Although Black Mirror episodes are intended to depict dystopian societies which may be possible in our near future, the behaviours and irrationality depicted in “Men Against Fire” are all too present in today’s world. The rhetoric of hate and dehumanization is not restricted to wars nor to the military, it’s happening right now, in the societies we live in. The underlying message of the episode, as evidenced by the fact that civilian communities also see Roaches as the enemy, is not that advanced technology could be dangerous by allowing us to dehumanize and justify the harming of others, but rather that we don’t need the technology to do so, we are already dehumanizing many different groups within societies everywhere: “dehumanization is a mental loophole that lets us harm other people” (Resnick, 2017).
The rhetoric of hate and fear mongering may start with opportunistic politicians hoping to win votes through populist policies. But their discourse acts as a catalyst that accelerates the propagation of hateful speech, particularly through social media and other Internet platforms, far more rapidly and pervasively than was possible in the past. In our modern society, the “weapons” used in dehumanization are simply the rhetoric of hate and fear mongering, not some fictional neural implant. They are systematically applied by the propagators of “otherness” rhetoric, allowing for the process of dehumanization to take hold, together with the belief that we can rationalize our harmful actions towards “others”. The process of “othering” can lead mainstream society to perceive certain types of persons as somehow not on par with “us”, as subhuman in some way. The targets for this treatment have usually tended to be minority groups within a society, but more recently the spotlight has turned on immigrants as well as refugees. Some West-European and North American leaders have tried to justify their antipathy towards immigrants and refugees by subtly categorizing them in ways that suggest they are inferior or threatening to their destination countries. Terms used by politicians such as “bad hombres” (Donald Trump) or “swarms of refugees” (David Cameron) seek to both malign and remove the individuality of these persons, making it easier for ordinary members of society to perceive them as an undesirable social group.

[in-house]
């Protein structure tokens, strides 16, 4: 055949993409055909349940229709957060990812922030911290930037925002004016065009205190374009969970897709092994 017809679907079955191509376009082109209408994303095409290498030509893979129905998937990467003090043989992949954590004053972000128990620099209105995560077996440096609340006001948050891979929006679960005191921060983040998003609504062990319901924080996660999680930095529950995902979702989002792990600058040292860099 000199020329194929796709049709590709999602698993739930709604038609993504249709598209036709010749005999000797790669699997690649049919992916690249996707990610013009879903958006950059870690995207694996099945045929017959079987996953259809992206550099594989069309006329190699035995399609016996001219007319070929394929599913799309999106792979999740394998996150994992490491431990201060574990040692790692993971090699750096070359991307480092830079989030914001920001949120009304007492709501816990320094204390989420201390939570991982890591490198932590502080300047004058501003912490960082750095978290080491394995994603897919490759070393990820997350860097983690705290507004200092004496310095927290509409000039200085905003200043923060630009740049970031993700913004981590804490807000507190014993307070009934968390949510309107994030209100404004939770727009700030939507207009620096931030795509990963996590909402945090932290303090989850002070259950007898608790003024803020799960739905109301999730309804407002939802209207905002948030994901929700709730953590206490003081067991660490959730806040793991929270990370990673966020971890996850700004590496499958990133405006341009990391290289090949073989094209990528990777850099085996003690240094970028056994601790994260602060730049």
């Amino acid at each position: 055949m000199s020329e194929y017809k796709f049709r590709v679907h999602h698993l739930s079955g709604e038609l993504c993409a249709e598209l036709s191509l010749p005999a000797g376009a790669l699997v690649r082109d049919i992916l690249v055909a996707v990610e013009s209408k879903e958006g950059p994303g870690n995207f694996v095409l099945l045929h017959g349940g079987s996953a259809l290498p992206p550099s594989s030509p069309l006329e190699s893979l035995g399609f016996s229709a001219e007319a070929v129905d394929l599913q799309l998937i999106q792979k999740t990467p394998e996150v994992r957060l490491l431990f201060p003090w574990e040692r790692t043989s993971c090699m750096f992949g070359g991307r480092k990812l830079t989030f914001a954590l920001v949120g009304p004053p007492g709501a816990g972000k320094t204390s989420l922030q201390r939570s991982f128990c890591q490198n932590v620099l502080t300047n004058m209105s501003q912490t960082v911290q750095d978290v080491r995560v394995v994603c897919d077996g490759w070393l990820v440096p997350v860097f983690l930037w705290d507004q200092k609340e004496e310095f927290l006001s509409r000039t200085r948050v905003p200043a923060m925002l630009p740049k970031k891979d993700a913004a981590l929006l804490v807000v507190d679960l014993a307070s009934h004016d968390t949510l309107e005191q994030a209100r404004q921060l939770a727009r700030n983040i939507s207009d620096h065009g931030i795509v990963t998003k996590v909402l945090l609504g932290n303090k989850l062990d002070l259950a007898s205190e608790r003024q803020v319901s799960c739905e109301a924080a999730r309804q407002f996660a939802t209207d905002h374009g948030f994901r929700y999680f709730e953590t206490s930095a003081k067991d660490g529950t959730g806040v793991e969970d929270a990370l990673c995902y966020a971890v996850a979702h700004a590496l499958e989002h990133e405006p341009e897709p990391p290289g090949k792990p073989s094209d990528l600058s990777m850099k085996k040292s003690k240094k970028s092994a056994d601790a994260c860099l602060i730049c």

The practice of othering involves recognizing “somebody as a stranger, rather than simply failing to recognize them” (Ahmed, 2000, p.21). Of course, the “Other” is not limited to a specific individual, it can represent an entire group of people. Through public discourse that is heavy on stereotyping and the attribution of undesirable traits (such as being a potential threat) to a social group in its entirety rather than to a specific individual, it becomes possible for people to shift from the fear of a potential threat such as the fear of crime to a fear of the Other, that is, a fear of a social group in its entirety, such as the immigrant, the black man, etc. (insert any minority group you wish to discriminate against). Having created fertile ground for fear mongering, it is then a small step to justify harmful acts towards some targeted “Other”.
Perhaps an issue with this episode of Black Mirror is that it suggests to viewers that “normal people” could never commit such atrocities unless under the influence of a mind-altering technology; that such evil could otherwise only occur in individuals who are genuine monsters. Yet, this fails to recognize how even “normal people” with a decent sense of morality can fall victim to the insidious propaganda and practices of “othering”, reducing or removing their inhibitions and emotions to such an extent that they become willing participants in crimes against humanity. The spread of low cost modern mass communications has only made this easier. I suggest we are to be cautious of this fact and of ourselves.
Ahmed S. (2000), Embodied Others in Post-Coloniality, (London: Routledge).
Bourke J. (2013). “Why does politics turn to violence” in Zehfuss M. and Edkins J., Global Politics: A New Introduction (Milton Park, Abingdon, Oxon: Routledge).
N. Kteily and E. Bruneau (2017) “Backlash: The Politics and Real-World Consequences of Minority Group Dehumanization”, Personality and Social Psychology Bulletin, 43(1), pp.87-104.
Resnick B. (2017), “The dark psychology of dehumanization, explained”, Vox, 7 March 2017. Available at https://www.vox.com/science-and-health/2017/3/7/14456154/dehumanization-psychology-explained (accessed 14/06/2018).